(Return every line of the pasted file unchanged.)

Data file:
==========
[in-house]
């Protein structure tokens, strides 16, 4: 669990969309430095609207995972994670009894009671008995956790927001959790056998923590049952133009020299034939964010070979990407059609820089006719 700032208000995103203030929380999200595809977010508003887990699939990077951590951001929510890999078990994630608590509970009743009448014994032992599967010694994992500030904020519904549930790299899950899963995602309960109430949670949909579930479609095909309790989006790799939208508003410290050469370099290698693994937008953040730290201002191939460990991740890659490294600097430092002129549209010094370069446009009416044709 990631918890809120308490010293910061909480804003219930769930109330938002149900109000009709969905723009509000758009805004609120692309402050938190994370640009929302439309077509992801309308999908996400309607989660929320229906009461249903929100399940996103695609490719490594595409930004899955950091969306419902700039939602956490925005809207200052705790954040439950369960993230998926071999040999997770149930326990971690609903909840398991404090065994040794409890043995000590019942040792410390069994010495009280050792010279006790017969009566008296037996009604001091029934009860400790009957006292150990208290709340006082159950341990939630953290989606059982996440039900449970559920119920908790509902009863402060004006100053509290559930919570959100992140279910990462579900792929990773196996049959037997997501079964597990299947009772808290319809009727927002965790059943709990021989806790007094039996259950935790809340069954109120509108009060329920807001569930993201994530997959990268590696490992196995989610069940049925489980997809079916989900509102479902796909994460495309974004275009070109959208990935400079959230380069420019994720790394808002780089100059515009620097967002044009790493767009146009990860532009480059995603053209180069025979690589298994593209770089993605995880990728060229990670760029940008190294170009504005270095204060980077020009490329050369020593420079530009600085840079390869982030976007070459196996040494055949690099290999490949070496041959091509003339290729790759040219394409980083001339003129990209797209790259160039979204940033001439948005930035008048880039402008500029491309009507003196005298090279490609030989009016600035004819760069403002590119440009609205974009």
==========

[in-house]
């Protein structure tokens, strides 16, 4: 669990969309430095609207995972994670009894009671008995956790927001959790056998923590049952133009020299034939964010070979990407059609820089006719 700032208000995103203030929380999200595809977010508003887990699939990077951590951001929510890999078990994630608590509970009743009448014994032992599967010694994992500030904020519904549930790299899950899963995602309960109430949670949909579930479609095909309790989006790799939208508003410290050469370099290698693994937008953040730290201002191939460990991740890659490294600097430092002129549209010094370069446009009416044709 990631918890809120308490010293910061909480804003219930769930109330938002149900109000009709969905723009509000758009805004609120692309402050938190994370640009929302439309077509992801309308999908996400309607989660929320229906009461249903929100399940996103695609490719490594595409930004899955950091969306419902700039939602956490925005809207200052705790954040439950369960993230998926071999040999997770149930326990971690609903909840398991404090065994040794409890043995000590019942040792410390069994010495009280050792010279006790017969009566008296037996009604001091029934009860400790009957006292150990208290709340006082159950341990939630953290989606059982996440039900449970559920119920908790509902009863402060004006100053509290559930919570959100992140279910990462579900792929990773196996049959037997997501079964597990299947009772808290319809009727927002965790059943709990021989806790007094039996259950935790809340069954109120509108009060329920807001569930993201994530997959990268590696490992196995989610069940049925489980997809079916989900509102479902796909994460495309974004275009070109959208990935400079959230380069420019994720790394808002780089100059515009620097967002044009790493767009146009990860532009480059995603053209180069025979690589298994593209770089993605995880990728060229990670760029940008190294170009504005270095204060980077020009490329050369020593420079530009600085840079390869982030976007070459196996040494055949690099290999490949070496041959091509003339290729790759040219394409980083001339003129990209797209790259160039979204940033001439948005930035008048880039402008500029491309009507003196005298090279490609030989009016600035004819760069403002590119440009609205974009």